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Opiate Addiction and Pregnancy

 

Studies suggest that roughly 13 percent of pregnant women in the United States use illicit substances during pregnancy. Of those, 19 percent abuse opiates such as heroin, morphine and prescription drugs.

It is critical to talk to a doctor or clinic as soon as possible if you’re addicted to opiates and you’re pregnant or planning to become pregnant. Opiate treatment programs can help minimize pregnancy complications and help you understand your options.

The Consequences of Opiate Addiction During Pregnancy

If you’re addicted to heroin or another opiate drug, chances are you’re not receiving the prenatal care you need. One study suggests that 75 percent of all pregnant heroin addicts never seek prenatal care, which has serious implications for the woman’s ability to have a healthy pregnancy and birth.

Women who abuse opiates during pregnancy put their babies at risk of:

  • Low birth weight
  • Behavioral problems
  • Developmental delays
  • Learning disabilities
  • Neonatal abstinence syndrome
  • Stillbirth

Women who abuse heroin, prescription drugs or other opiates are more likely to abuse other harmful substances such as alcohol. They are also more likely to have poor nutrition, engage in illegal behavior and transmit blood-borne illnesses to their unborn baby (from injecting heroin).

Opiate Withdrawal During Pregnancy

Suddenly stopping the use of heroin and other opiates can have a severe impact on an unborn child. The side effects of opiate withdrawal, which can include nausea, vomiting, diarrhea, agitation, aches and insomnia, impact the baby as much as the mother. In severe cases, the result can be miscarriage, premature labor or fetal distress. If a pregnant woman must go through withdrawal, experts recommend that it only be done at certain times and under close medical supervision.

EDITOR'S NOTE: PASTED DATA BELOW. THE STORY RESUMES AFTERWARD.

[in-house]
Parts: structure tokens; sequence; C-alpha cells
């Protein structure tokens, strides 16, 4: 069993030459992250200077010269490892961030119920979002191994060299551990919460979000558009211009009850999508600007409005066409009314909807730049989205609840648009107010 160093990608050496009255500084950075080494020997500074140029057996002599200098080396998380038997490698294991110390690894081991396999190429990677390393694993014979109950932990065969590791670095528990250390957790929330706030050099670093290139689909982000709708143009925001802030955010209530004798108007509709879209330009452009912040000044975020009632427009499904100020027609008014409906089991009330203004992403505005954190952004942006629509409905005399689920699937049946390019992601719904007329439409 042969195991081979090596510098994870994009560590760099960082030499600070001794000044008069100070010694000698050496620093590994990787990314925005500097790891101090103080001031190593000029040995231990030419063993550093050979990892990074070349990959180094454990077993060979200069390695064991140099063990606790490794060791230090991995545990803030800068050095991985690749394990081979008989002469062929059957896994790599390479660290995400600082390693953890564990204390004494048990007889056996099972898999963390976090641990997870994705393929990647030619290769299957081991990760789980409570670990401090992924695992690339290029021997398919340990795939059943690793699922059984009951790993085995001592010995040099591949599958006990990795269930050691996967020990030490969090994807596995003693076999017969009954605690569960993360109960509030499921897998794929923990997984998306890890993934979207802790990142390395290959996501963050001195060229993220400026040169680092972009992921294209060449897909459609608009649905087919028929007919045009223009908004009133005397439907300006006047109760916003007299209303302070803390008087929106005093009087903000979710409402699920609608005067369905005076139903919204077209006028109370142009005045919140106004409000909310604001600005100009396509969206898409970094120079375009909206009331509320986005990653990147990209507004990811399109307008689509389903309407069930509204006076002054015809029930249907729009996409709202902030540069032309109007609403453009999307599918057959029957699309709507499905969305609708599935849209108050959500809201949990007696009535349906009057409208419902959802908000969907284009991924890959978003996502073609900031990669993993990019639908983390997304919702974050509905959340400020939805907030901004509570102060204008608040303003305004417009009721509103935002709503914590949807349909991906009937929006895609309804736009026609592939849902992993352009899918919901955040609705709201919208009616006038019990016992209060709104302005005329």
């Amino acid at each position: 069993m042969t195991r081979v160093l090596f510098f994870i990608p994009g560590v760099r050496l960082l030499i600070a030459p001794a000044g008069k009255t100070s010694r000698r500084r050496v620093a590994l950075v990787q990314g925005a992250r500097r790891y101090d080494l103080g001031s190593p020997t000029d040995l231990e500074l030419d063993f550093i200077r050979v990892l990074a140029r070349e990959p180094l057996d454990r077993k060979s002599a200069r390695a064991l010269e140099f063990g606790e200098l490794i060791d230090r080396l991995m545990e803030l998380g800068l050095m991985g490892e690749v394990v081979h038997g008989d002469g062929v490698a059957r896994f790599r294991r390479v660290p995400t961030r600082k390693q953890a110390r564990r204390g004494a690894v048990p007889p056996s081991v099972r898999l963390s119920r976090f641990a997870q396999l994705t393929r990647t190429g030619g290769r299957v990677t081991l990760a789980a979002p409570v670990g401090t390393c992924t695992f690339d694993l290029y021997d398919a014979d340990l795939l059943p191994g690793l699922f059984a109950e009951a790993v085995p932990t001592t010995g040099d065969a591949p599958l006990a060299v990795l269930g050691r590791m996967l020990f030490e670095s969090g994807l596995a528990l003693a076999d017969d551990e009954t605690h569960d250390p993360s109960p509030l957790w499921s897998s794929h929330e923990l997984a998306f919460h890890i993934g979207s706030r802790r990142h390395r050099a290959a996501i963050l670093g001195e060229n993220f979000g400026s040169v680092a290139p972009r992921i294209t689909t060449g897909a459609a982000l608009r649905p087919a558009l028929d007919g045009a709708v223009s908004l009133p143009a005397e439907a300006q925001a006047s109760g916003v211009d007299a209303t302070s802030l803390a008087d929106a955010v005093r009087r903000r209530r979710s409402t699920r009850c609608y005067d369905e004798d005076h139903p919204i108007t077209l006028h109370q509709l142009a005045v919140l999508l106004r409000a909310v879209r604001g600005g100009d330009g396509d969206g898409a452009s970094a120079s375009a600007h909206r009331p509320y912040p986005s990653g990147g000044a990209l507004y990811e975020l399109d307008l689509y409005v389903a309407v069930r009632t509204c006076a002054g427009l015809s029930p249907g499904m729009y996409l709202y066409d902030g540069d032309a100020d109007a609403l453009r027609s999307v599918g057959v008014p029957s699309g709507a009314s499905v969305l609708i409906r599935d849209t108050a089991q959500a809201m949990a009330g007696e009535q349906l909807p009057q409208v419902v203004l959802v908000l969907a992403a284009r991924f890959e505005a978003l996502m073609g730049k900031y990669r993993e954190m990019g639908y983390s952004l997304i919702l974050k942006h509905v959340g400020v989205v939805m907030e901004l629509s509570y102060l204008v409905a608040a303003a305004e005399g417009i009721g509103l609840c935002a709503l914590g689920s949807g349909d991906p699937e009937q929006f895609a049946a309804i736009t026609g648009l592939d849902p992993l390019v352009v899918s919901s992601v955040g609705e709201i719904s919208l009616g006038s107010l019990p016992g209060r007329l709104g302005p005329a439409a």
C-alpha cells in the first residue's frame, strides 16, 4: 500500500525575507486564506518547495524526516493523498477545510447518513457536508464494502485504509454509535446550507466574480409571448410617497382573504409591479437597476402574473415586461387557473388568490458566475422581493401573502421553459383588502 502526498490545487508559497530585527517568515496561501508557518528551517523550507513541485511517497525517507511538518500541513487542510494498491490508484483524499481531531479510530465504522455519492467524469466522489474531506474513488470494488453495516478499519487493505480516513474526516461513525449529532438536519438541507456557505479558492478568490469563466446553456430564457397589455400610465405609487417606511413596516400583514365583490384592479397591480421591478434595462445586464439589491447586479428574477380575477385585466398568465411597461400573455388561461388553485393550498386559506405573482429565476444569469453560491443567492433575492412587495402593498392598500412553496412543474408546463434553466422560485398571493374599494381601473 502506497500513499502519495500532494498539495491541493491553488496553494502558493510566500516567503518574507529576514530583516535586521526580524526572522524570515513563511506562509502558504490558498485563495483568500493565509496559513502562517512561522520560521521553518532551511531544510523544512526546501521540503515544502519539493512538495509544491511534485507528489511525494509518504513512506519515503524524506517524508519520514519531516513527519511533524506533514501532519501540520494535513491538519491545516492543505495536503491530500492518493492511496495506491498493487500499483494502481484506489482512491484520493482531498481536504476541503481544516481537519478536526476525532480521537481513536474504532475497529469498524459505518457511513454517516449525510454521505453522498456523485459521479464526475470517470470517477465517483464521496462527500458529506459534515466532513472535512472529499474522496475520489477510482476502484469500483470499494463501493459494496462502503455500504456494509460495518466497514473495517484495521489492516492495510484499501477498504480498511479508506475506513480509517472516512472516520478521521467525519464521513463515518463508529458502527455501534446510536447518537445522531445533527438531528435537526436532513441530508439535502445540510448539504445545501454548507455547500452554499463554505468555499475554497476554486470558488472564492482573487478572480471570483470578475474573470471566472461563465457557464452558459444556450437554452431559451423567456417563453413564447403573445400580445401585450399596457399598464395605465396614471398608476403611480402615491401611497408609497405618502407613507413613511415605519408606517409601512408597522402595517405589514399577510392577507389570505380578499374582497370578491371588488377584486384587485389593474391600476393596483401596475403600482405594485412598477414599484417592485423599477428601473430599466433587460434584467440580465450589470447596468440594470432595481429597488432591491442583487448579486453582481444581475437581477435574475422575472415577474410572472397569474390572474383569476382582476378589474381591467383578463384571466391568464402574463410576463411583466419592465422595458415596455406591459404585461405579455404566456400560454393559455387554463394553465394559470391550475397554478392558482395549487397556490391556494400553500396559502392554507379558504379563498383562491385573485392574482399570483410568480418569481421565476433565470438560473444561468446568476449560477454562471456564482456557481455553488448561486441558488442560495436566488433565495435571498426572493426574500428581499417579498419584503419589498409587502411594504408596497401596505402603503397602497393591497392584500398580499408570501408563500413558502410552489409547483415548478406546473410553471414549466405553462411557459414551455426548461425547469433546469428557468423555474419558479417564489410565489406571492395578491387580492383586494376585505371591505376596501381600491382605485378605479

Just as the mother goes through withdrawal, so does her newborn baby. This period of withdrawal is also known as neonatal abstinence syndrome (NAS). Symptoms of NAS typically begin several days after birth and include the following:

  • Excessive crying
  • Fever
  • Hyperactive reflexes
  • Irritability
  • Eating problems
  • Dehydration
  • Sleep problems
  • Rapid breathing
  • Sweating
  • Trembling
  • Low weight or slow weight gain
  • Diarrhea
  • Vomiting
  • Seizures

Babies with NAS may need to stay in the hospital until the symptoms pass. In the meantime, they may be given the same types of drugs that are used to treat adult opiate withdrawal, including methadone or Suboxone. The dose is slowly reduced until the baby is no longer dependent.

Treating Opiate Addiction

Ideally, women should seek addiction treatment before getting pregnant. Those who become pregnant while addicted to opiates are usually best suited for methadone maintenance treatment or other medically assisted treatment. Medical staff will ensure that treatment is carefully planned and monitored so that both mother and baby can recover in the healthiest possible way.


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